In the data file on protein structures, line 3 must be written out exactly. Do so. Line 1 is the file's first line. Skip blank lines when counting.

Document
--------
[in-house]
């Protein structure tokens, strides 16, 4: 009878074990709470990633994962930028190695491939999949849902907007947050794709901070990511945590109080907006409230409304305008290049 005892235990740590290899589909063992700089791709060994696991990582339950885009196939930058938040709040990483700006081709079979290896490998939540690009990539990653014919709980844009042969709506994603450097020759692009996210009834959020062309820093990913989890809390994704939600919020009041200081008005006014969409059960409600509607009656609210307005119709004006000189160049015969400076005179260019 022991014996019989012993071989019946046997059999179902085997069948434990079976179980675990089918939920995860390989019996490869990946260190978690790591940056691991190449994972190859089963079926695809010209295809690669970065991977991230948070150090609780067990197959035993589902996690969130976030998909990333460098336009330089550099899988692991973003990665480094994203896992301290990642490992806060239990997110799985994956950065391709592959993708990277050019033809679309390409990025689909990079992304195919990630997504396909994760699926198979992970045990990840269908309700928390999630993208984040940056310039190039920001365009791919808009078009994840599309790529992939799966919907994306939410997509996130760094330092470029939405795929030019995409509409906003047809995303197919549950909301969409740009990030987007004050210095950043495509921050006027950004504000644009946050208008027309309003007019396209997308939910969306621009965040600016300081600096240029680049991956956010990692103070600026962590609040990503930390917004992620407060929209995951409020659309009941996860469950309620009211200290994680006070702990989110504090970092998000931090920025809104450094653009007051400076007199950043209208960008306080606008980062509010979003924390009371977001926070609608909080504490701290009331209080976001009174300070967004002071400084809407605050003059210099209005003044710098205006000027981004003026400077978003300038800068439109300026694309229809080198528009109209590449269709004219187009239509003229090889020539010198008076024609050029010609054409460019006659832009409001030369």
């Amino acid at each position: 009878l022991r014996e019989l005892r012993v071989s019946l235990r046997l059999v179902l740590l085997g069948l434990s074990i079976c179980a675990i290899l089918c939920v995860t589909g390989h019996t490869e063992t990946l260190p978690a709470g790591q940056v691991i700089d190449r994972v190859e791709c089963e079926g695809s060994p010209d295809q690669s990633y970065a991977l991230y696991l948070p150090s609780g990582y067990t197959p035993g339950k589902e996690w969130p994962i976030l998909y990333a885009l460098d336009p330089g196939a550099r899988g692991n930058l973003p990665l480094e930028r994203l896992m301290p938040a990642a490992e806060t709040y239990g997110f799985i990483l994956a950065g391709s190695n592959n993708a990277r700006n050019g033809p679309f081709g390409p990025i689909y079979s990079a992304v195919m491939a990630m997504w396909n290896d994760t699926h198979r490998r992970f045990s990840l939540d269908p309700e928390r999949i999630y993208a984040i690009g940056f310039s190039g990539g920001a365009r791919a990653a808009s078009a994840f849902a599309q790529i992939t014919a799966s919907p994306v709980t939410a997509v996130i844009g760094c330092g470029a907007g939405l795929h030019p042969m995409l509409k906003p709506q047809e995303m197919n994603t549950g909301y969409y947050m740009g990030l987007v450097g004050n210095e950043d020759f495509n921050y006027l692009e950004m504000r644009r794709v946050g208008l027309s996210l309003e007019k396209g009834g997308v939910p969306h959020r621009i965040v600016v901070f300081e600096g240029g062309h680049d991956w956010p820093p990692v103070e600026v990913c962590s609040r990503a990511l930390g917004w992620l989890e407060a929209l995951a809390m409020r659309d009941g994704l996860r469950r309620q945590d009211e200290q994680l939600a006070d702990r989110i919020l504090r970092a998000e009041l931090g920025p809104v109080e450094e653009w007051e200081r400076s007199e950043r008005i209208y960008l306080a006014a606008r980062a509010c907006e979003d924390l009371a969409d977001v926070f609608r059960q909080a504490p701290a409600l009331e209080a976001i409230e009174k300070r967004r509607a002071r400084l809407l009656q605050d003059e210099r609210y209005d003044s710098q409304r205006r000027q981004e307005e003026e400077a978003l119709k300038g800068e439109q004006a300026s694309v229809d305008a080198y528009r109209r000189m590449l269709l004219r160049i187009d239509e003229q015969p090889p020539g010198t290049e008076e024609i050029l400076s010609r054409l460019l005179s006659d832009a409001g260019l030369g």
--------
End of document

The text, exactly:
């Amino acid at each position: 009878l022991r014996e019989l005892r012993v071989s019946l235990r046997l059999v179902l740590l085997g069948l434990s074990i079976c179980a675990i290899l089918c939920v995860t589909g390989h019996t490869e063992t990946l260190p978690a709470g790591q940056v691991i700089d190449r994972v190859e791709c089963e079926g695809s060994p010209d295809q690669s990633y970065a991977l991230y696991l948070p150090s609780g990582y067990t197959p035993g339950k589902e996690w969130p994962i976030l998909y990333a885009l460098d336009p330089g196939a550099r899988g692991n930058l973003p990665l480094e930028r994203l896992m301290p938040a990642a490992e806060t709040y239990g997110f799985i990483l994956a950065g391709s190695n592959n993708a990277r700006n050019g033809p679309f081709g390409p990025i689909y079979s990079a992304v195919m491939a990630m997504w396909n290896d994760t699926h198979r490998r992970f045990s990840l939540d269908p309700e928390r999949i999630y993208a984040i690009g940056f310039s190039g990539g920001a365009r791919a990653a808009s078009a994840f849902a599309q790529i992939t014919a799966s919907p994306v709980t939410a997509v996130i844009g760094c330092g470029a907007g939405l795929h030019p042969m995409l509409k906003p709506q047809e995303m197919n994603t549950g909301y969409y947050m740009g990030l987007v450097g004050n210095e950043d020759f495509n921050y006027l692009e950004m504000r644009r794709v946050g208008l027309s996210l309003e007019k396209g009834g997308v939910p969306h959020r621009i965040v600016v901070f300081e600096g240029g062309h680049d991956w956010p820093p990692v103070e600026v990913c962590s609040r990503a990511l930390g917004w992620l989890e407060a929209l995951a809390m409020r659309d009941g994704l996860r469950r309620q945590d009211e200290q994680l939600a006070d702990r989110i919020l504090r970092a998000e009041l931090g920025p809104v109080e450094e653009w007051e200081r400076s007199e950043r008005i209208y960008l306080a006014a606008r980062a509010c907006e979003d924390l009371a969409d977001v926070f609608r059960q909080a504490p701290a409600l009331e209080a976001i409230e009174k300070r967004r509607a002071r400084l809407l009656q605050d003059e210099r609210y209005d003044s710098q409304r205006r000027q981004e307005e003026e400077a978003l119709k300038g800068e439109q004006a300026s694309v229809d305008a080198y528009r109209r000189m590449l269709l004219r160049i187009d239509e003229q015969p090889p020539g010198t290049e008076e024609i050029l400076s010609r054409l460019l005179s006659d832009a409001g260019l030369g």